Unselect "Prefix root folder ..."
    The name of the zipped package should be $(Build.ArtifactStagingDirectory)/$(Build.BuildId).zip
  • Final build step to do is to put the package in a drop folder
    Next task is a publish task. Press + and select Publish Build Artifacts
    Notice - you can create PowerShell, Shell Script and Batch Script tasks. So if you npm installed a nice utility, you could then do anything with it in a script which could be in your code e.g. `.\scripts\runkarmaandprotractortests.cmd Select publish task
  • Path to publish is the zip file you created in last step
    Artifact Name is the name of the drop folder. Call it drop-rest, so it can't be confused with the Ionic drop.
    And location must be TFS (opposed to File Share)
  • Press Save & queue. In top of the screen you'll see Build #<some-number> has been queued.
  • Click on #<some-number>. Now you can see the progress of the build.
    When the build has finished you'll see Build Succeeded and above that dreamhouse-rest-services-Build / Build <some-number> / Phase 1
  • Click on Build <some-number>. Now you get 5 tabs for that build: Summary - Timeline - Artifacts - Code coverage* - Tests
  • Click on Artifacts. Now you see the dropfolder. Check it out and see if it contains what you expected.

Have you noticed that these Build Tasks correspond to the features in TeamCity?

Next up is to deploy the package to Azure.

Setup WebApp in Azure

  • When you have created a free Azure account via Microsoft Azure browse to Azure Portal
  • In Part 1 you created a Resource Group e.g. ResGroupNorthEurope. This is where all your stuff in Azure lives. Configure Resource Group
  • This time you could also have chosen webapp as before, but Azure has another option called Mobile App. This has the option of offering Notifications and other MBaaS (Mobile Backend) services.
    You find that under App Services. Click + Add then Filter
    Enter Mobile Apps
    Then you see a small selection of mobile apps
  • Select Mobile App
    Since I have already taken subdomain dreamhouse-rest-services you have to choose another one - e.g. yourvstsusername-dreamhouse-rest-services
    Resourse Group: Use the one you created before: `Use Existing
    App Service Plan is the Dyno in Heroku or EC2 in AWS - the size of your PaaS.
    Resuse the one you created in Part 1 e.g. AppSvcPlanNorthEuropeWindows (Standard: 1 Small)

You're done in Azure. Next up is to release to Azure from VSTS.

Release to Azure from VSTS

  • Go back to
  • You can deploy to many environments and services. This time we want to deploy to our Mobile App.
    First step is to select that target environment in a Release
    Click tab Releases then + - Create Release Definition - Select Deploy Node.js App to App Service and click Apply
    Add Release Definition
  • Notice the ´!´ - something needs attention - click either of them
    Tasks needs attention
  • Hey - that looks familiar - a list of steps in a task list - just as under tab Build
    Yes, but heading is Environment 1 - not Phase 1. And for the environmet you have to connect to Azure. Azure subscription click on the drop down list to select the one you connected to in Part 1.
    When connected you can click the dropdown list to select your mobile app yourvstsusername-dreamhouse-rest-services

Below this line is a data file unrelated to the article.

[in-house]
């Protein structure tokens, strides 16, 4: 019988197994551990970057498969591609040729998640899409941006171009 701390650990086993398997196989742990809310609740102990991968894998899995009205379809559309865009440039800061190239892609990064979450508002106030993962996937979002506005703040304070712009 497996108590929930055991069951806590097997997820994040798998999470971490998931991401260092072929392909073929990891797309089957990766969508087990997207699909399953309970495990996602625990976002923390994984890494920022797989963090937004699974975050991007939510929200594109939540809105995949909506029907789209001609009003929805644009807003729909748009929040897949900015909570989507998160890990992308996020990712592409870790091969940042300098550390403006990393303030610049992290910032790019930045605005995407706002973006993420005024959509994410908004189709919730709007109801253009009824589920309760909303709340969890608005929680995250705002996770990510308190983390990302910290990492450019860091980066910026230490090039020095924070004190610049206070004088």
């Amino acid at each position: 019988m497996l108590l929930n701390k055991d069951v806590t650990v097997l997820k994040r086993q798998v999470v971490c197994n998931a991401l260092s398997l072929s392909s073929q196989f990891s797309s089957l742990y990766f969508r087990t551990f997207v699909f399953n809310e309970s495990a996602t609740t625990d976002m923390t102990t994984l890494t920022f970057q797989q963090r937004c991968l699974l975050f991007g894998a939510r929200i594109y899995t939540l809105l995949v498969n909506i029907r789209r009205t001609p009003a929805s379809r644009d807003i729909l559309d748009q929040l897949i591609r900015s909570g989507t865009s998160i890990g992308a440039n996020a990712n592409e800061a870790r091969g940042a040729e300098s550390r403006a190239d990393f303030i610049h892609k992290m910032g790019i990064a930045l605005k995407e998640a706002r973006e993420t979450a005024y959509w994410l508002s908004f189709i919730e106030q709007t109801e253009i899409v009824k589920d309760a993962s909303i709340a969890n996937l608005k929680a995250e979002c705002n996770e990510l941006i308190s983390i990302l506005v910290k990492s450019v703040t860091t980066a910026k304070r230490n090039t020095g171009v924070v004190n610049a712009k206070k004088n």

Connect to Azure
  • Head back to tab Pipeline - we need to fetch a source to deploy
    Select Add Artifact and select source type: Build, so we can fetch the zip file from drop.
    Notice: Source type can also be: Git, GitHub, Jenkins and Team Foundation Version Control.
    Project: Select dreamhouse-mobile-ionic
    Build Definition: Select dreamhouse-rest-services-Build.
    Notice that since you did a build before VSTS knows it created drop-rest Accept default values and press Add.
    Add Artifact
  • Press the lightning icon on the Artifact.
  • Enable Continous deployment. Notice the trigger is whenever a new drop has been made.
    Release Trigger
  • Now that we have a source we can head back to Tasks, select Deploy Azure App Service
  • App Service name: yourvstsusername-dreamhouse-mobile-rest
    Package: $(System.DefaultWorkingDirectory)\**\*.zip. You can browse to it by pressing ...
    Pick zip file
  • Before we save the Release Definition head to Pipeline - and select the Lightning in the Environment
    Notice you have a possibility to select persons to approve deployment. This can be tester that approves one environment before a build is rolled out for the next environment.
    Approvers We don't want approvers - so go on and save as dreamhouse-rest-Release.

Have you noticed that these Release workflow correspond to the features in Octopus Deploy?

Trig a build and a release to Azure

Now we are ready for the big show - deploy to Azure (Notice - all the images are reused from Part 1)

  • Head back to Builds - tab All Definitions - click on the dreamhouse-rest-services-Build
    Prepare to build
  • Click Queue New Build... - then click Queue
    Queue build
  • If the Build succeded head to Releases tab and verify that the build triggered a release
    Triggered release
  • If the release succeeded, too head to Azure App Services in Azure
    Select your service and scroll down to Continous Delivery
    You should see the Release has been Deployed Successfully
    Succeeded release In my case the relese ended with this warning:
    2017-10-29T19:44:36.5445296Z ##[warning]Failed to update App Service configuration details. Error: Error: connect ETIMEDOUT That meant that the above image did not show a succeeded release. Instead I could browse in the App Service Console and the files were alse viewable from App Service Editor.

So to verify that browse to you service on

If you are just reading along you can also find my site here

The End.